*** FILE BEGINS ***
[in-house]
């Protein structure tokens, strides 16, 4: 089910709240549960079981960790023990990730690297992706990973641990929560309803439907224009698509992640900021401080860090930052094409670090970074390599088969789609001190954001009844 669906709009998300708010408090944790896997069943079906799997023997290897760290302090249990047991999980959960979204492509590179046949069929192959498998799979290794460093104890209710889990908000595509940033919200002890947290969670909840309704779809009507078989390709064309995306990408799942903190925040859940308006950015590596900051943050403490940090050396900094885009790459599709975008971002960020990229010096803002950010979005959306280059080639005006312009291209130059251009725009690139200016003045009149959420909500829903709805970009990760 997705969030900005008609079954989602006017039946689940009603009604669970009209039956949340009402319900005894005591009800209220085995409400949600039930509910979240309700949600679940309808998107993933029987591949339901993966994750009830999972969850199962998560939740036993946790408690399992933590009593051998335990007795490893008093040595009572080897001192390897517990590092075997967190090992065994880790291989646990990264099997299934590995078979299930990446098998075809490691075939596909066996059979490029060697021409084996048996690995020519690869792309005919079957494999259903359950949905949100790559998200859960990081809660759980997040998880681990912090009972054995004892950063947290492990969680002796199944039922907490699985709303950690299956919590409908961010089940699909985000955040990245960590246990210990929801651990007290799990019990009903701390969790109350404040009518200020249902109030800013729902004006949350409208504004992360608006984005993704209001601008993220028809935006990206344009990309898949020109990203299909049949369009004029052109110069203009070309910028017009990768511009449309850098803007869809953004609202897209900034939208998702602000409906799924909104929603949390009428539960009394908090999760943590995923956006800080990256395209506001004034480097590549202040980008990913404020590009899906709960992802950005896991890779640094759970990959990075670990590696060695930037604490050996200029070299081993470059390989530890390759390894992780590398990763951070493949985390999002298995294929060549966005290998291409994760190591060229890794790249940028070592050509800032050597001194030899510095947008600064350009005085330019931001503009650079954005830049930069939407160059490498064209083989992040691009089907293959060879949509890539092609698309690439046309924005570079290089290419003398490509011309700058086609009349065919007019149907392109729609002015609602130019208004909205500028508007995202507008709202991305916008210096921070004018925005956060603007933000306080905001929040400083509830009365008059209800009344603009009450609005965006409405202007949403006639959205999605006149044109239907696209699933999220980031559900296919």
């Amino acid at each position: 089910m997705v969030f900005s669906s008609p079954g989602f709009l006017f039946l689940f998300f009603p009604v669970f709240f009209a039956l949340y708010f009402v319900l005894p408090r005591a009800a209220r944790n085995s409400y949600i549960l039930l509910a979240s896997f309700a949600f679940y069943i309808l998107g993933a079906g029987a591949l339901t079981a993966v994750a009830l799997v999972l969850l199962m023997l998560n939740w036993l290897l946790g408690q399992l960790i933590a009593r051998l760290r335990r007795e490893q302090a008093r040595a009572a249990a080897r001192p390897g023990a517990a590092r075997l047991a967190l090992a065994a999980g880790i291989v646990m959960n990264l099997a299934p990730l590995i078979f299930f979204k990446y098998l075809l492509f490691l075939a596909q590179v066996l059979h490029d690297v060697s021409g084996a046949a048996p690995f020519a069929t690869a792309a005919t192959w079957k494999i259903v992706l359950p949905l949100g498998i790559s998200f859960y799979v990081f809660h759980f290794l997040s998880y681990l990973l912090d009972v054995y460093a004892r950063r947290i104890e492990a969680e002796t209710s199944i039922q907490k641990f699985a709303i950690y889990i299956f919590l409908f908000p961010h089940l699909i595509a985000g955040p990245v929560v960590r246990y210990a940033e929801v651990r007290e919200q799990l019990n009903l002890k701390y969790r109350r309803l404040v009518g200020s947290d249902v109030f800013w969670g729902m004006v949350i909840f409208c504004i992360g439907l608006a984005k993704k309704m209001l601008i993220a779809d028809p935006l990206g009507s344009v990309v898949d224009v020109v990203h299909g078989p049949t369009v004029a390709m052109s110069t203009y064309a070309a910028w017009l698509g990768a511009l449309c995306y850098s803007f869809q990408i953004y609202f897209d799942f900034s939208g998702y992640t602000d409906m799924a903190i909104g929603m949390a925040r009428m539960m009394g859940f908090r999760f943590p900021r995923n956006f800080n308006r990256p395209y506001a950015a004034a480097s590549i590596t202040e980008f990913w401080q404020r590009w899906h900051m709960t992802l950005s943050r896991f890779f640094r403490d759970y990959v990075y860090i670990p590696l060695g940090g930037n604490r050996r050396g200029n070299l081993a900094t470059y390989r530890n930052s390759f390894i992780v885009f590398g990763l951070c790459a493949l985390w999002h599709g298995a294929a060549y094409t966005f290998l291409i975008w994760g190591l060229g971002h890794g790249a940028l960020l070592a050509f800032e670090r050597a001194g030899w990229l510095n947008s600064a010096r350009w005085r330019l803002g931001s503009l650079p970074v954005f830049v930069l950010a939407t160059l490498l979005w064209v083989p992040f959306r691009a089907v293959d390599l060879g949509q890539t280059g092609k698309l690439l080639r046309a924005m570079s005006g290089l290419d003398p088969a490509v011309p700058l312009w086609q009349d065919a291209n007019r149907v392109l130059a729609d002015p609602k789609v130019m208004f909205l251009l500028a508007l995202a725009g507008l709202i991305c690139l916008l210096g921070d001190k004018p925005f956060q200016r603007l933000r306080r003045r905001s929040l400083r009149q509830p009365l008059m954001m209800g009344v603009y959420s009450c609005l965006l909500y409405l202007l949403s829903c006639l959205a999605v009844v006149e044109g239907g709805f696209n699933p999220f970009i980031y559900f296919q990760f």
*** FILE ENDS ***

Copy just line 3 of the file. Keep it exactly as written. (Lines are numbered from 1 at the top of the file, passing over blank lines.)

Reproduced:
């Amino acid at each position: 089910m997705v969030f900005s669906s008609p079954g989602f709009l006017f039946l689940f998300f009603p009604v669970f709240f009209a039956l949340y708010f009402v319900l005894p408090r005591a009800a209220r944790n085995s409400y949600i549960l039930l509910a979240s896997f309700a949600f679940y069943i309808l998107g993933a079906g029987a591949l339901t079981a993966v994750a009830l799997v999972l969850l199962m023997l998560n939740w036993l290897l946790g408690q399992l960790i933590a009593r051998l760290r335990r007795e490893q302090a008093r040595a009572a249990a080897r001192p390897g023990a517990a590092r075997l047991a967190l090992a065994a999980g880790i291989v646990m959960n990264l099997a299934p990730l590995i078979f299930f979204k990446y098998l075809l492509f490691l075939a596909q590179v066996l059979h490029d690297v060697s021409g084996a046949a048996p690995f020519a069929t690869a792309a005919t192959w079957k494999i259903v992706l359950p949905l949100g498998i790559s998200f859960y799979v990081f809660h759980f290794l997040s998880y681990l990973l912090d009972v054995y460093a004892r950063r947290i104890e492990a969680e002796t209710s199944i039922q907490k641990f699985a709303i950690y889990i299956f919590l409908f908000p961010h089940l699909i595509a985000g955040p990245v929560v960590r246990y210990a940033e929801v651990r007290e919200q799990l019990n009903l002890k701390y969790r109350r309803l404040v009518g200020s947290d249902v109030f800013w969670g729902m004006v949350i909840f409208c504004i992360g439907l608006a984005k993704k309704m209001l601008i993220a779809d028809p935006l990206g009507s344009v990309v898949d224009v020109v990203h299909g078989p049949t369009v004029a390709m052109s110069t203009y064309a070309a910028w017009l698509g990768a511009l449309c995306y850098s803007f869809q990408i953004y609202f897209d799942f900034s939208g998702y992640t602000d409906m799924a903190i909104g929603m949390a925040r009428m539960m009394g859940f908090r999760f943590p900021r995923n956006f800080n308006r990256p395209y506001a950015a004034a480097s590549i590596t202040e980008f990913w401080q404020r590009w899906h900051m709960t992802l950005s943050r896991f890779f640094r403490d759970y990959v990075y860090i670990p590696l060695g940090g930037n604490r050996r050396g200029n070299l081993a900094t470059y390989r530890n930052s390759f390894i992780v885009f590398g990763l951070c790459a493949l985390w999002h599709g298995a294929a060549y094409t966005f290998l291409i975008w994760g190591l060229g971002h890794g790249a940028l960020l070592a050509f800032e670090r050597a001194g030899w990229l510095n947008s600064a010096r350009w005085r330019l803002g931001s503009l650079p970074v954005f830049v930069l950010a939407t160059l490498l979005w064209v083989p992040f959306r691009a089907v293959d390599l060879g949509q890539t280059g092609k698309l690439l080639r046309a924005m570079s005006g290089l290419d003398p088969a490509v011309p700058l312009w086609q009349d065919a291209n007019r149907v392109l130059a729609d002015p609602k789609v130019m208004f909205l251009l500028a508007l995202a725009g507008l709202i991305c690139l916008l210096g921070d001190k004018p925005f956060q200016r603007l933000r306080r003045r905001s929040l400083r009149q509830p009365l008059m954001m209800g009344v603009y959420s009450c609005l965006l909500y409405l202007l949403s829903c006639l959205a999605v009844v006149e044109g239907g709805f696209n699933p999220f970009i980031y559900f296919q990760f």